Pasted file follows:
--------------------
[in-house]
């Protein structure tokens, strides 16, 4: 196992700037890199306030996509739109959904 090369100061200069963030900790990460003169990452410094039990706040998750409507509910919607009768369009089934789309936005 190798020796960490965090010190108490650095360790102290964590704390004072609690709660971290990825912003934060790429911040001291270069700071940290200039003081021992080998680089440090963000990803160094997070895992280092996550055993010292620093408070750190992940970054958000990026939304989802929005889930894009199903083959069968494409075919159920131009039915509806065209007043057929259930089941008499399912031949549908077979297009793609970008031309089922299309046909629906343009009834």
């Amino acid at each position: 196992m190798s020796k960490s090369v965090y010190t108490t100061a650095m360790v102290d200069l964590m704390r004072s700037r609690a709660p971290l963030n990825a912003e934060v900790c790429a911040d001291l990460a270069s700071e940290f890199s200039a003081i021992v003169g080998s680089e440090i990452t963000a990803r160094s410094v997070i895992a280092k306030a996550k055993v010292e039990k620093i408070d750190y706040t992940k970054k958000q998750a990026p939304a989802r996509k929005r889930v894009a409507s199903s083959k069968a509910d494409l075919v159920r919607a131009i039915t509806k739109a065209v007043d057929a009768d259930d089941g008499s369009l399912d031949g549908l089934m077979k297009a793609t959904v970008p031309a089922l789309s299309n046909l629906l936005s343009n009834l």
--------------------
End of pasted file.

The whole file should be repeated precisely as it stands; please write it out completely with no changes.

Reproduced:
[in-house]
């Protein structure tokens, strides 16, 4: 196992700037890199306030996509739109959904 090369100061200069963030900790990460003169990452410094039990706040998750409507509910919607009768369009089934789309936005 190798020796960490965090010190108490650095360790102290964590704390004072609690709660971290990825912003934060790429911040001291270069700071940290200039003081021992080998680089440090963000990803160094997070895992280092996550055993010292620093408070750190992940970054958000990026939304989802929005889930894009199903083959069968494409075919159920131009039915509806065209007043057929259930089941008499399912031949549908077979297009793609970008031309089922299309046909629906343009009834």
């Amino acid at each position: 196992m190798s020796k960490s090369v965090y010190t108490t100061a650095m360790v102290d200069l964590m704390r004072s700037r609690a709660p971290l963030n990825a912003e934060v900790c790429a911040d001291l990460a270069s700071e940290f890199s200039a003081i021992v003169g080998s680089e440090i990452t963000a990803r160094s410094v997070i895992a280092k306030a996550k055993v010292e039990k620093i408070d750190y706040t992940k970054k958000q998750a990026p939304a989802r996509k929005r889930v894009a409507s199903s083959k069968a509910d494409l075919v159920r919607a131009i039915t509806k739109a065209v007043d057929a009768d259930d089941g008499s369009l399912d031949g549908l089934m077979k297009a793609t959904v970008p031309a089922l789309s299309n046909l629906l936005s343009n009834l």